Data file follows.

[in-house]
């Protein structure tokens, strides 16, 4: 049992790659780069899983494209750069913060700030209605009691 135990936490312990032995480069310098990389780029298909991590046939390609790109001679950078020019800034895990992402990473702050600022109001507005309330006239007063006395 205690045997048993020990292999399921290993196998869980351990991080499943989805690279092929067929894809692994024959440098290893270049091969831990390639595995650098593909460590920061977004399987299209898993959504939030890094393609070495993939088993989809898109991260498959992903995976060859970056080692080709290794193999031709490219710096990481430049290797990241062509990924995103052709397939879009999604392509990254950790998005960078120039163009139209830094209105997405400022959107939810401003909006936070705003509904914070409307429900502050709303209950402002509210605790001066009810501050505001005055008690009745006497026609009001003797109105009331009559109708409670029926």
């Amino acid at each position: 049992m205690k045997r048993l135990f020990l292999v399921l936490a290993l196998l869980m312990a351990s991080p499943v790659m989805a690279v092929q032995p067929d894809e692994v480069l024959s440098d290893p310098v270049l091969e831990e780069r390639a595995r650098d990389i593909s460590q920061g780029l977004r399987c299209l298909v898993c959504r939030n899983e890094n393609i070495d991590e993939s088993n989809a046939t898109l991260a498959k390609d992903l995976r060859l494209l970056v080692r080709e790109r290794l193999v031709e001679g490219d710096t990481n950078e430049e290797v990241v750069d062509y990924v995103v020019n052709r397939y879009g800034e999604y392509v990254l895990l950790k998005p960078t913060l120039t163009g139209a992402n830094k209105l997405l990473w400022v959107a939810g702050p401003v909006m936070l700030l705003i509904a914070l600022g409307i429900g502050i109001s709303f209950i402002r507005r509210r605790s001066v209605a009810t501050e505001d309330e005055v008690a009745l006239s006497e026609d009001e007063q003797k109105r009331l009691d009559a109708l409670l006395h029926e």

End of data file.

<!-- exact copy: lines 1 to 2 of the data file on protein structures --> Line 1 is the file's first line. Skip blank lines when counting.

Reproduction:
[in-house]
């Protein structure tokens, strides 16, 4: 049992790659780069899983494209750069913060700030209605009691 135990936490312990032995480069310098990389780029298909991590046939390609790109001679950078020019800034895990992402990473702050600022109001507005309330006239007063006395 205690045997048993020990292999399921290993196998869980351990991080499943989805690279092929067929894809692994024959440098290893270049091969831990390639595995650098593909460590920061977004399987299209898993959504939030890094393609070495993939088993989809898109991260498959992903995976060859970056080692080709290794193999031709490219710096990481430049290797990241062509990924995103052709397939879009999604392509990254950790998005960078120039163009139209830094209105997405400022959107939810401003909006936070705003509904914070409307429900502050709303209950402002509210605790001066009810501050505001005055008690009745006497026609009001003797109105009331009559109708409670029926």